READ: New World Stormrider Guide Is Now Available

Jason Lock

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Updated 12d ago

For many, thumbing through the pages of a Stormrider Surf Guides was almost like a rite of passage. Back in the day, you'd hear rumours of far-flung, mystical locales – whip open the cover of said surf bible and check it out, the conditions, the images. It was its own sense of exploration and hearing the tales of places you've never surfed before were enthralling – much the same as they are now.

Now, those legends have just released the World Stormrider Surf Guide the first time the team has collated all their data and surfaced it in a definitive all-in-one anthology; taking the three previous World guides and condensing it into this XL version. And it is packed with what you need to know about beachies, reefbreaks, pointbreaks from across the globe. If you've never picked up a Stormrider guide, think of the series as the excellent Lonely Planet books, but for surfers.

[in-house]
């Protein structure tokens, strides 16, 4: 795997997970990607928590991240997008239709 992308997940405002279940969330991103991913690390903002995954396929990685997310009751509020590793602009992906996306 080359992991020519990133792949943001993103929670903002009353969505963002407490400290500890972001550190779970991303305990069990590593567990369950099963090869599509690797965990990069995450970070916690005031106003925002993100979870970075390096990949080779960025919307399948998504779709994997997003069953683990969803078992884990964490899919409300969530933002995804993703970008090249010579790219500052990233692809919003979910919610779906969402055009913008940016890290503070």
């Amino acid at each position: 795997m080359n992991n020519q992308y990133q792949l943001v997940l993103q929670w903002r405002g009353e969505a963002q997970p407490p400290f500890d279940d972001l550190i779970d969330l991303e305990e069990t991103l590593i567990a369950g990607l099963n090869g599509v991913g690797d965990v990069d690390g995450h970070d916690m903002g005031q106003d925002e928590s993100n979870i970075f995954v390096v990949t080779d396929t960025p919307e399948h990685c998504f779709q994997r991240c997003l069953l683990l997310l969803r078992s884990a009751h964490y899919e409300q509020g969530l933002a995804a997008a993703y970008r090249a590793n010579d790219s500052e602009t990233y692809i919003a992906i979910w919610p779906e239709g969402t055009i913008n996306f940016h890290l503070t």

And it is truly a labour of love that has been in the works, in some form, for the past 32-years. Included in the book is more than 4,000 spots, 600 or more photos and 375,000 words to get your teeth into. Buy HERE.

And just as the book releases, we chat to Ollie Fitzjones – one of the men behind the entire operation about travelling to jot down anything about those breaks (there was no Google Earth then...), the anthology and what you can expect when picking the book up. Dive in.

Tell us a bit about the Stormrider Guides? How did they come about?
In 1986, inspired by the surfing video Playgrounds in Paradise, me and a mate left on a two-year, round-the-world surf and work trip. We started in Bali, Nusa Lembongan and then visited Nias, the Hinako Islands, Lombok, Oz, New Zealand, Cook Islands, Tahiti, Moorea and Huahine, before heading back via Gambia, Senegal, Mauritania and the Canaries.